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An MSDS, or Material Safety Data Sheet, is a formal document that provides important health and safety information about any potentially hazardous product, typically a chemical compound used in a workplace. Recently renamed the Safety Data Sheet, or SDS, it's provided to end users by the product’s manufacturer or distributor.
Similar to a user’s manual for chemicals and other such substances, SDSs have been made by manufacturers for millennia, according to a researcher who found instructions for using some chemicals in an Egyptian pyramid’s hieroglyphics. More recently, specific and generic chemical safety sheets were provided by many chemical manufacturers and their manufacturers’ associations.
The first government regulations requiring MSDSs were effected in the maritime industry in the late 1960s. The Occupational Safety and Health Administration enacted a regulation in 1983 that required manufacturers to maintain MSDSs for the potentially hazardous substances used in their facilities. The regulation was expanded in 1987 to include all employers.
Since the implementation of the first MSDS requirement in 1983, OSHA and related agencies in the U.S., and their counterparts in other countries, have worked to develop uniform standards for the entire area of hazard communication. This has resulted in a new Hazard Communication Standard, which was introduced in 2013 and became effective on June 1, 2015. Under the new standard, the MSDS was renamed the Safety Data Sheet, or SDS.
In practice, every potentially hazardous product delivered to a workplace must be accompanied by an SDS that conforms to the new standard, which itself is aligned with the Globally Harmonized System of Classification and Labeling of Chemicals, or GHS. The manufacturer is responsible for preparing the SDS in the language of the country where the customer is located
An exemption exists for nonhazardous chemicals and consumer products like correction fluid and window cleaner that are used in the workplace the same way and with the same frequency they’d be used by the average consumer. If used the same way but with greater duration or exposure, though, an SDS must be provided. In addition, office workplaces where workers rarely, if ever, encounter hazardous substances are also exempt from the SDS requirement.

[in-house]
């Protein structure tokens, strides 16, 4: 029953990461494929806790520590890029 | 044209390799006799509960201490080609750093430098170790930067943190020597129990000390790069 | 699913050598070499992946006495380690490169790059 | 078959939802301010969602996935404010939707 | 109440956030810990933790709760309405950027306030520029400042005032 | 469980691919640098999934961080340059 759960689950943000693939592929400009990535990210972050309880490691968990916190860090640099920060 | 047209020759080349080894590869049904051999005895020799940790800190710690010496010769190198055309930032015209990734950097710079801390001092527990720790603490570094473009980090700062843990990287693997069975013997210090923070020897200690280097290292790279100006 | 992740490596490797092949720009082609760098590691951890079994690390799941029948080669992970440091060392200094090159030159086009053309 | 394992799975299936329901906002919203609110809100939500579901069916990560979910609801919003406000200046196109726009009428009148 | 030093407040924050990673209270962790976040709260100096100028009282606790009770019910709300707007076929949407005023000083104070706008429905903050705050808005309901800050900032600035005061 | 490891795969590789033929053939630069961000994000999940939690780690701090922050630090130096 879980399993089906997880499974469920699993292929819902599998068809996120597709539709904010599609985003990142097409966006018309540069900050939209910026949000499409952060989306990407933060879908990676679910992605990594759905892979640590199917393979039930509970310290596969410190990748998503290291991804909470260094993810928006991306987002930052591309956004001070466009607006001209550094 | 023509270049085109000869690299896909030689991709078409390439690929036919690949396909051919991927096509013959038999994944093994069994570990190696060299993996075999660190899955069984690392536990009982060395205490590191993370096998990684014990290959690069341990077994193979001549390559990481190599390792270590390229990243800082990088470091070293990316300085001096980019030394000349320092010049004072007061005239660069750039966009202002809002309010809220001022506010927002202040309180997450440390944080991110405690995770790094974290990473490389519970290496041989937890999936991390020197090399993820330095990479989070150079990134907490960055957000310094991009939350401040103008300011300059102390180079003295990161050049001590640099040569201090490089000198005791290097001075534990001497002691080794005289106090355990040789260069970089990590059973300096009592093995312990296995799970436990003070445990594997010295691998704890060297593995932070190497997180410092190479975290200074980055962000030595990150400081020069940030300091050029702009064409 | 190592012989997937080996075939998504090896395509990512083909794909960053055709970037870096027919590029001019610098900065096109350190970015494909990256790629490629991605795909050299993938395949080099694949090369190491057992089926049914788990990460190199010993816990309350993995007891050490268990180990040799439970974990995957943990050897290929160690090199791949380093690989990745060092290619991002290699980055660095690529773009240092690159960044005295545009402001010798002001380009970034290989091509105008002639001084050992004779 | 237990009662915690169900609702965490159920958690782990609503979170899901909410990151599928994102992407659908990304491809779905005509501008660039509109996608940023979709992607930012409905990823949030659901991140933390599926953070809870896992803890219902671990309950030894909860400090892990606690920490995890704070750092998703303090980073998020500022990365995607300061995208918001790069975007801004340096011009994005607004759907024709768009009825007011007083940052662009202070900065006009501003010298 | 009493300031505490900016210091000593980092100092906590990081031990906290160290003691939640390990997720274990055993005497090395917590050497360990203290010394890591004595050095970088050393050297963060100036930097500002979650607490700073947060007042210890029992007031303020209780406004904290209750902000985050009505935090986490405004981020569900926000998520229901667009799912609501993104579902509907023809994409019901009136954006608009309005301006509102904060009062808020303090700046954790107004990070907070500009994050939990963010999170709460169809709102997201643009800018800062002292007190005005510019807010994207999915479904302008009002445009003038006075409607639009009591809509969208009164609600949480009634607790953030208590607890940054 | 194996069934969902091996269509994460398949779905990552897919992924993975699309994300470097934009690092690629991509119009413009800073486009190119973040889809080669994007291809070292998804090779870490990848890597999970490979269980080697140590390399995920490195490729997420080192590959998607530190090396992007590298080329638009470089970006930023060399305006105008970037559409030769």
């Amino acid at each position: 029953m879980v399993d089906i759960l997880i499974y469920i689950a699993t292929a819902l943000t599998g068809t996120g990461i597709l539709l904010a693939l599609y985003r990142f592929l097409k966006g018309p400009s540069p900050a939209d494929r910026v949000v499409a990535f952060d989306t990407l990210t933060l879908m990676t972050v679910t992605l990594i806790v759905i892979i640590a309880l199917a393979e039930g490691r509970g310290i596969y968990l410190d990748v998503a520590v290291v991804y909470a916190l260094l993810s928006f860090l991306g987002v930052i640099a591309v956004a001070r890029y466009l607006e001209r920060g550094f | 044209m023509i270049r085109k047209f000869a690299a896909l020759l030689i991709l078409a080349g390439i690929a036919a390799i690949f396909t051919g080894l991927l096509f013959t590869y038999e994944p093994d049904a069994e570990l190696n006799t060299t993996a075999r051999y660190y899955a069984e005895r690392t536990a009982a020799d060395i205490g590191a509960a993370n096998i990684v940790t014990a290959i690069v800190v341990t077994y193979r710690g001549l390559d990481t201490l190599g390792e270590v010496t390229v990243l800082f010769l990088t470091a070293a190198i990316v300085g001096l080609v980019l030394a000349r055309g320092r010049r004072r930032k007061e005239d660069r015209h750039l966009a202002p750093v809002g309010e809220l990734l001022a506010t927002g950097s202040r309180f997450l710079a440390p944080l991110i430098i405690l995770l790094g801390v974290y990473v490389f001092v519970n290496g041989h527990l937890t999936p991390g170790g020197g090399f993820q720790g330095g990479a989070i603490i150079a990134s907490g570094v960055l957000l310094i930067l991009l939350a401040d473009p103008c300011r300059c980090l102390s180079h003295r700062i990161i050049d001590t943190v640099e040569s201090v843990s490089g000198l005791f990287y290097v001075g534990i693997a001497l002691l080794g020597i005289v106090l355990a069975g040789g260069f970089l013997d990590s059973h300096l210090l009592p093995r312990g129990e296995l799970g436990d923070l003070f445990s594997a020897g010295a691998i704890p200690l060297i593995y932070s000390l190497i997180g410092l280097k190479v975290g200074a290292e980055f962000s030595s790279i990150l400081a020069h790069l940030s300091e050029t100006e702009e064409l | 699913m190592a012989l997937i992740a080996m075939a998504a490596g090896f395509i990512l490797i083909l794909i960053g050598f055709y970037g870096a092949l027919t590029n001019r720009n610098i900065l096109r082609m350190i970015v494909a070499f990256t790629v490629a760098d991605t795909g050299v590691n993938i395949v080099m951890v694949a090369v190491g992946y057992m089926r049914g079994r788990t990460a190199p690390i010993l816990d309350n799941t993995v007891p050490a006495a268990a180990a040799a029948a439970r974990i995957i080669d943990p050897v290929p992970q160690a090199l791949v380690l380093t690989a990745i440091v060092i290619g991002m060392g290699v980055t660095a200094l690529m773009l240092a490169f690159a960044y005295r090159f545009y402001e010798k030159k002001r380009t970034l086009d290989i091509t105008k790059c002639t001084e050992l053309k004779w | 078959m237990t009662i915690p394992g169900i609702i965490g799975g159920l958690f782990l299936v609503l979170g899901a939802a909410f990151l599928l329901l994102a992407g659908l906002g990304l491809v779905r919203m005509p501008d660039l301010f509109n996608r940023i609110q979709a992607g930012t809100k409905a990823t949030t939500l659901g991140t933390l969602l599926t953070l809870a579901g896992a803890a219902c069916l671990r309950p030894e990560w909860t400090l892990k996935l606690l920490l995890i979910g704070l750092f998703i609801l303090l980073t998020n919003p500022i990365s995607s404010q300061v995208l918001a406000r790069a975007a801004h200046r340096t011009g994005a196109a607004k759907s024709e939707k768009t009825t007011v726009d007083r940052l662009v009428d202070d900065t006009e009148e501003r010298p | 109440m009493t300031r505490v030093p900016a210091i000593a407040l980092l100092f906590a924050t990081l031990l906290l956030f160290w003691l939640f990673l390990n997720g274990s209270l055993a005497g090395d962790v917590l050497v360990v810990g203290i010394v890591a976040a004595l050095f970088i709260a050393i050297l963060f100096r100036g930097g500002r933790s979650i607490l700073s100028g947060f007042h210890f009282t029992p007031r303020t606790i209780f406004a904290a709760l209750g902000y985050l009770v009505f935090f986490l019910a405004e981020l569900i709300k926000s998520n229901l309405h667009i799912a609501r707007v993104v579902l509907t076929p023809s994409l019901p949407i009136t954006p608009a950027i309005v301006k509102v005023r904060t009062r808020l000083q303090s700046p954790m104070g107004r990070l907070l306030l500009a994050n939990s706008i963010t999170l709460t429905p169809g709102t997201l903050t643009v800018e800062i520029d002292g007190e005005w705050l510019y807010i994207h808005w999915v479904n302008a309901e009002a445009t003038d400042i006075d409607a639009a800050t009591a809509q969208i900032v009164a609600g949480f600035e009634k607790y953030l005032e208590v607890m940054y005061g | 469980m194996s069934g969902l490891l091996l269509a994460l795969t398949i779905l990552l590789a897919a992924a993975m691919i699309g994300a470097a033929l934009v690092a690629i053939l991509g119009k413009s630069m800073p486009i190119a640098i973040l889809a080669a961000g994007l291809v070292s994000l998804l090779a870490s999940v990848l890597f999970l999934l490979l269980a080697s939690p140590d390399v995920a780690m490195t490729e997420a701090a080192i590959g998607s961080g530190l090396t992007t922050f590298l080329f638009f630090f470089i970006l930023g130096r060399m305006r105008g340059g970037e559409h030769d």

Format and Accessibility
SDSs today must be presented in a uniform format consisting of 16 separate sections, which include identification of the product, its uses, and its manufacturer; identification of known or suspected hazards posed by the product; information on ingredients; and toxicological information. Other sections deal with handling and storage, first aid procedures and firefighting measures.
It’s the employer’s responsibility to see that relevant SDSs are available to all workers in their workplace. A worker should be able to access the relevant SDS immediately if necessary, whether it’s stored on a computer in the immediate work area or in a binder.
While it’s acceptable to store SDSs on a computer if it’s immediately accessible to the workers in the area, OSHA advises employers to maintain a hard-copy backup in the same area in case of power or computer failure.
The new standard requires that every product, when it enters a workplace, be covered by an up-to-date SDS that’s user friendly and available to everyone in the facility. This means it must be written in plain, easily understood language; that generally means English, but it must be translated for non-English-speaking workers who don’t understand the English SDS. If there’s no SDS for a product, or if the existing SDS is more than three years old, the employer should request a new one from the manufacturer.
Dale Marshall began writing for Internet clients in 2009. He specializes in topics related to the areas in which he worked for more than three decades, including finance, insurance, labor relations and human resources. Marshall earned a Bachelor of Arts in communication from the University of Connecticut.